THE sharemarket closed at its highest point in five months, as investors cheered the Reserve Bank's decision yesterday to cut the official cash rate.
The benchmark S&P/ASX 200 Index rose 44.4 points, or 1 per cent, to 4433.0, its highest close since May 2. The RBA cut interest rates by 25 basis points, taking the official cash rate to a three-year low of 3.25 per cent.
"It was going to be cut eventually this year it was just a matter of was it going to be this month or the next," said Commsec market analyst Steven Daghlian.
The performance of the global economy of the coming months will underpin any further action by the RBA, but Mr Daghlian said the central bank had left scope for further cuts.
"Over the next three months there was going to be at least one cut. Over the next 12 months, the market is expecting about three cuts of 25 basis points.
"A lot is going to depend on what we see offshore over the next couple of months if things worsen in Europe, if the US isn't improving, if economic data out of China is still remaining subdued and disappointing," Mr Daghlian said.
"Then at least the Reserve Bank has scope to move on rates. A lot of the other major economies around the world don't have that luxury, with rates close to zero in a lot of those economies."
Consumer discretionary shares led the gains buoyed by prospects of extra money in consumers' pockets jumping 1.4 per cent, as did goldminers. Materials and energy also had strong showings, both up 1.3 per cent, telecommunications rose 1 per cent and financials pushed up 0.9 per cent.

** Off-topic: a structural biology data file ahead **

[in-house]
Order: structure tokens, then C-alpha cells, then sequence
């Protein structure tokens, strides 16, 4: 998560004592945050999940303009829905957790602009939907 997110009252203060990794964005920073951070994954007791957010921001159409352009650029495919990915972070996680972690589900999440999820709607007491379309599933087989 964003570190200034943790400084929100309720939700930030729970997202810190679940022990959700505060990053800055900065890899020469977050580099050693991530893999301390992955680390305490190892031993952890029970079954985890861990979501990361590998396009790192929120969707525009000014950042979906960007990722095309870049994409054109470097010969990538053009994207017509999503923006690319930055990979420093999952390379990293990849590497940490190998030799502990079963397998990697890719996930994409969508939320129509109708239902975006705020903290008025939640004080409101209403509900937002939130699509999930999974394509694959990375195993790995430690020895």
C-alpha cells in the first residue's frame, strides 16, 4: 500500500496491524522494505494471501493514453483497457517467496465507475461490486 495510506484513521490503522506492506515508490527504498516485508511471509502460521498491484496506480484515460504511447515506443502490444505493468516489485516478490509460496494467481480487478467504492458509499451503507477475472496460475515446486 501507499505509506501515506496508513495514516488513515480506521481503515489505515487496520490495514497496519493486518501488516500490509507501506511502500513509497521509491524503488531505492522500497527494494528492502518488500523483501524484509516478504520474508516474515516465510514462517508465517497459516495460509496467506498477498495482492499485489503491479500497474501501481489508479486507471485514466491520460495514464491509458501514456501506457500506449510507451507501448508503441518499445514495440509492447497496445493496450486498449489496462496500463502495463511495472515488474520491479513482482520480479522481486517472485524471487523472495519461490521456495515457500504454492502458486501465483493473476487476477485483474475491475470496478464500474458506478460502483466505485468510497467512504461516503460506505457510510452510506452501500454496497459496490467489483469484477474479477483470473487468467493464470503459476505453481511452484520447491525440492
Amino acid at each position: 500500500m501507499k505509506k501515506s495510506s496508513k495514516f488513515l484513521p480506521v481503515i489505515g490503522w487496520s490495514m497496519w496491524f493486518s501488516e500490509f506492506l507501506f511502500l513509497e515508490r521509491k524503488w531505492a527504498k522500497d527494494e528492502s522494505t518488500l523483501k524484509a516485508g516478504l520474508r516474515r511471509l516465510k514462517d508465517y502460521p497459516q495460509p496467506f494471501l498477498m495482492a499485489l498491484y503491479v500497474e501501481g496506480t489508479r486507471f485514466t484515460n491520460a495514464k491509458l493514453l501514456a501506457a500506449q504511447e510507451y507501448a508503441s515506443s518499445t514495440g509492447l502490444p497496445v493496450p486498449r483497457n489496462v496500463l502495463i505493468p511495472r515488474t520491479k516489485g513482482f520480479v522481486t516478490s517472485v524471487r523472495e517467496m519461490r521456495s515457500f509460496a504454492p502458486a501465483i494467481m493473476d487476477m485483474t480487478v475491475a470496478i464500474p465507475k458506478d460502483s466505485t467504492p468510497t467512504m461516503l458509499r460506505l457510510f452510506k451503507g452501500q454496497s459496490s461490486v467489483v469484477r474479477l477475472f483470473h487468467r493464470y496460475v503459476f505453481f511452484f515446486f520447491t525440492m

Retail stocks performed well, posting most of their gains after the RBA decision. JB Hi-Fi finished up 3.3 per cent to $9.38 and Harvey Norman added 1 per cent to $1.94. Department store Myer jumped 3.5 per cent to $1.78 and rival David Jones rose 0.8 per cent to $2.52.
Mr Daghlian said the jump in retail stocks was directly linked to the RBA's rate cut.
If banks passed on the rate cut to mortgage holders, people would have more money to go out and spend, he said.
Miner Rio Tinto jumped 1.2 per cent, to $53.98, while rival BHP gained 1.3 per cent to $33.54. After emerging from a trading halt earlier in the day, Fortescue surged 1.4 per cent, to $3.55.
Goldminer Newcrest added 0.93 per cent, to finish at $29.31.
Among the banks, NAB led the charge, rising 1 per cent, to $25.81, Westpac added 0.9 per cent, to $25.16, ANZ gained 0.8 per cent, to $24.99 and CBA finished up 0.3 per cent at $56.07.
In late trading, the dollar fell 0.6 per cent to US102.93?, its lowest since September 7.